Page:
Congress may be fined tens of millions of dollars a year under its own health-care law because the bill dumps members of Congress and their staffs from their current health-care plans.
Part of the reason may depend on the regulatory interpretations of the legislation, which includes several vague definitions. Exactly who qualifies as an “employer” — and therefore is subject to fines up to $3,000 per employee — is undefined in the bill.
If Congress were subject to a $3,000 fine for each of its employees, it would need to pay an annual fine of approximately $50 million. Congress’s research arm, the Congressional Research Service (CRS), confirmed the possibility to Republican aides for Rep. Dan Lungren (R-CA).
“That’s the irony — here we may be the first major employer in the country to be fined for not providing proper health insurance for our employees,” Lungren said. “Isn’t that contrary to the very premise of the bill?”
Definitions Will Determine Fines
Health and Human Services Secretary Kathleen Sebelius will be responsible for establishing most of the details of how the law is implemented. Many Republicans who have raised the issue believe Sebelius will exempt Congress with a regulation narrowly defining “employer.” Yet under that scenario, state and local governments will still be on the hook for the fines.
Before Congress incurs any fines, a Congressional employee would have to apply for government subsidies. Employers incur a $2,000 or $3,000 fine for each employee, depending on the circumstances, even if only one of their employees obtains the subsidy.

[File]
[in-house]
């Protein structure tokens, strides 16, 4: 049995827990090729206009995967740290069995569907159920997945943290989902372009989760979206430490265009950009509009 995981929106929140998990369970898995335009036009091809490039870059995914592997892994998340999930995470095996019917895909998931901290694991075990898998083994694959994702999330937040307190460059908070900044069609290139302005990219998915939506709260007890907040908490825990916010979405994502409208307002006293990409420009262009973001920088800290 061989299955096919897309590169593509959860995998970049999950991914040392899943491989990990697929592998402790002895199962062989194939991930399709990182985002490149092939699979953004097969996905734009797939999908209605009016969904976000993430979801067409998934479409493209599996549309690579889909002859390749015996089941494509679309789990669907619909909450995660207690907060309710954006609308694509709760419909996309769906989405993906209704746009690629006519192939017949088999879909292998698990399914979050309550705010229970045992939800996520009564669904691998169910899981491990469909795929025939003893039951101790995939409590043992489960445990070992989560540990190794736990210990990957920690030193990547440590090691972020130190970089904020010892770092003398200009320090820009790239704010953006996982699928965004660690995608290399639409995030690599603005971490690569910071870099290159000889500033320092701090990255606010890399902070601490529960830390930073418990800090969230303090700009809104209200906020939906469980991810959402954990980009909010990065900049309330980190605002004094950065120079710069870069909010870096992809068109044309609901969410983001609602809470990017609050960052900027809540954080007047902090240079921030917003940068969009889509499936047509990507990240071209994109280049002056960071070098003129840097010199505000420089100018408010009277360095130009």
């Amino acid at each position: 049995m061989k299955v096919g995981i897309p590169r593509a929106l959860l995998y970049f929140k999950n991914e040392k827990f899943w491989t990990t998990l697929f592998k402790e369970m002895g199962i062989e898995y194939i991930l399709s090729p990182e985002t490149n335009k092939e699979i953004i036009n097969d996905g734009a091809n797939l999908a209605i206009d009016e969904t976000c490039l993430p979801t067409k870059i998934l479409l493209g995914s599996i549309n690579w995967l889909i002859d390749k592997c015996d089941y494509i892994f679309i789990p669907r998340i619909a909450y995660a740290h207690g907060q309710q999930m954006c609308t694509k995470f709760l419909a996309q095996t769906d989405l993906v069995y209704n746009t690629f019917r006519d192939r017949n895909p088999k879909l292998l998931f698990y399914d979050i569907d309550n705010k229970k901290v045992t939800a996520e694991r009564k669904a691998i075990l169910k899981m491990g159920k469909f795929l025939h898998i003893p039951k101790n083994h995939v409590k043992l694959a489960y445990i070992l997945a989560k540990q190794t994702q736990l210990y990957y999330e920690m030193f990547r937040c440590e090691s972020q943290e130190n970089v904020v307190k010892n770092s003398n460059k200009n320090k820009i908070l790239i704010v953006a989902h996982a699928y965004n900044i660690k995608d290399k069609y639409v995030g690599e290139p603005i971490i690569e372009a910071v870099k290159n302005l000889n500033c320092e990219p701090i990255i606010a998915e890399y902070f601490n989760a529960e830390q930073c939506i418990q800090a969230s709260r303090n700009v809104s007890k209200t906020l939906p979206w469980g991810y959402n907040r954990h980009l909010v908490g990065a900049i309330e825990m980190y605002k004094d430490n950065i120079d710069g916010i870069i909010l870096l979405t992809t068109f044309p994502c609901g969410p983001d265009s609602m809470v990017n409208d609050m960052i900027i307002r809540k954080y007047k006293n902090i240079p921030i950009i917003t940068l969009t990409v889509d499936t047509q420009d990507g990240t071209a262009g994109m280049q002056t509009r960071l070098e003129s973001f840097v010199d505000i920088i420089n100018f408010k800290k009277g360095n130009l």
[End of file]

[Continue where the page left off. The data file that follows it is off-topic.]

James Capretta, a fellow at the Ethics and Public Policy Center, believes many employers will have to find ways around these fines.
“I think you’ll find that employees will do everything possible to get access to those subsidies,” Capretta said.
This is just the latest incident where unclear language is resulting in unintended consequences. CRS explained in a previous memo that members of Congress and their staff won’t be able to keep their current health-care plans – in fact, because of unclear language in the bill, Congress should have been dumped from its current health-care coverage already.
Lungren attributed many of the “drafting errors” in the bill to the unorthodox process by which the law was passed.
“I doubt that when the senators voted on the bill they thought that was going to be the completed project. They needed to get their number of votes and they were going to do it whatever way they could,” Lungren said. “This is just terribly written legislation.”
Jonathan Strong ([email protected]) writes from Washington, D.C. This article is adapted from a piece in the Daily Caller (dailycaller.com) and is reprinted with permission.